Dutch social partners agree agenda for collective bargaining

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National employers' and employees' organisations in the Netherlands established guidelines in November 1997 for future collective bargaining. The most important items on the bargaining table are the introduction of flexible payment schemes and agreements regarding training and leave.

In mid-November 1997, Dutch employers' and employees' representatives on the bipartite Labour Foundation (Stichting van de Arbeid, STAR) agreed on a collective bargaining agenda for the years to come. One of the most important elements of the agreement concerns continued pay moderation. Despite protests from the trade unions, the social partners decided on a pay increase that is barely above the level of inflation. Pay may also be adjusted to match employee performance in sectors and companies where this is considered necessary or desirable. By introducing a "flexible incentive scheme", the social partners hope to create a pay policy that corresponds to the degree of employability, skills, qualifications and experience of individual employees. However, signs of conflicting interpretations have already begun to surface. Employers feel that pay on the basis of merit should replace structural wage increases, while trade unions consider this scheme to be supplementary to regular wage increases.

Bedrijvenbond CNV (a union recently established after a merger of two member unions of the Christian Trade Union Federation, CNV) has stated that up to 1.5% additional purchasing power may be demanded over the coming two years. This is tantamount to a 3.75% pay rise in 1998, and thus clashes with the recommendations made by STAR. Recent wage demands by unions such as BVV (the union for bank and insurance company personnel), De Unie (representing senior staff),Dienstenbond FNV (the service sector union of the Dutch Federation of Trade Unions, FNV) and the Organisation for Managerial and Executive Staff (VHP) also exceed the limits agreed upon by the social partners.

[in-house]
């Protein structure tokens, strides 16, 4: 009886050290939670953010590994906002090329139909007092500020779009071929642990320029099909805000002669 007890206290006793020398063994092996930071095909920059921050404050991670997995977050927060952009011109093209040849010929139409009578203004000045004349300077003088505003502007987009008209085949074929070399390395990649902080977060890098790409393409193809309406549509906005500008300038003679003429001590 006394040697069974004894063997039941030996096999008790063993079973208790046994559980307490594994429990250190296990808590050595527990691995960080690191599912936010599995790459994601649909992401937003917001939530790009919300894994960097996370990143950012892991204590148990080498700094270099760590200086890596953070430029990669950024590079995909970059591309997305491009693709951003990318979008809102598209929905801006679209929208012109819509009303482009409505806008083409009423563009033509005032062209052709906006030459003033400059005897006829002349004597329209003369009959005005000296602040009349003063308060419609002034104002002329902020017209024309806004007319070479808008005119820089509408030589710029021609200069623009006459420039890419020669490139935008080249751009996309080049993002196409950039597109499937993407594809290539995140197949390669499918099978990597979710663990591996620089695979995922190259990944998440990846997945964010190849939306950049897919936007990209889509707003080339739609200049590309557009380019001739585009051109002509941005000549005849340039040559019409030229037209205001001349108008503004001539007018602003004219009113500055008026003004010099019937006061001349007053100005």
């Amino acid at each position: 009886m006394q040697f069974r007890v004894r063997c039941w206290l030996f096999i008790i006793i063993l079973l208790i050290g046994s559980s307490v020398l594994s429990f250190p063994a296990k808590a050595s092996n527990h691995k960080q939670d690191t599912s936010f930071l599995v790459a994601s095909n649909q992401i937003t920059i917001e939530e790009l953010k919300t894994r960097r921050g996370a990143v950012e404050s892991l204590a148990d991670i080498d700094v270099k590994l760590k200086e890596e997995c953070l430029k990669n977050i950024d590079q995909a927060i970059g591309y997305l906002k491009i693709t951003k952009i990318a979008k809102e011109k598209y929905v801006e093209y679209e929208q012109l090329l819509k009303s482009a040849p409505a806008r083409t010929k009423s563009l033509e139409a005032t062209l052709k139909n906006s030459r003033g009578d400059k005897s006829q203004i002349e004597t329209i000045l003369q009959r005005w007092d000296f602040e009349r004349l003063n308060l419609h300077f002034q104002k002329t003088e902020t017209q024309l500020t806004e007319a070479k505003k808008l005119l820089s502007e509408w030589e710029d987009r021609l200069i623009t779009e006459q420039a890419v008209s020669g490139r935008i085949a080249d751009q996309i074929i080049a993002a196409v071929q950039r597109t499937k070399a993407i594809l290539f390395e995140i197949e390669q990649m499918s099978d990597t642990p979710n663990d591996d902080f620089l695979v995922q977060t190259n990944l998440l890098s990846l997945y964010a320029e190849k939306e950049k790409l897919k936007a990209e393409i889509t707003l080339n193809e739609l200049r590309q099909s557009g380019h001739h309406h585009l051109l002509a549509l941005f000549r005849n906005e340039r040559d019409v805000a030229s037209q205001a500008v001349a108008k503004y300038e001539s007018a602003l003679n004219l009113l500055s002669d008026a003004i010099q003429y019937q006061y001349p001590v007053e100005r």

Another essential part of the agreement is that both employers and employees share responsibility for the occupational qualifications of the employee. The social partners view training as an ongoing activity to maintain the employability of an employee. Employers should make efforts to establish training plans and offer employees the opportunity to enter training programmes. Although primary responsibility for the design and financing of the training rests with the employer, the employee is also expected to use this opportunity to enhance his or her position in the labour market. Long-term training sessions may require an official leave of absence as established by law. Moreover, training must also be made sufficiently accessible to older employees in order to improve and promote their labour market participation.

In addition, agreements have been reached on specific kinds of leave. STAR recommends that, as a supplement to legislation employers and employees should make additional arrangements in this area. Employees should be able to take time off to care for seriously ill family members or housemates, and be allowed to save up time and money to this end.

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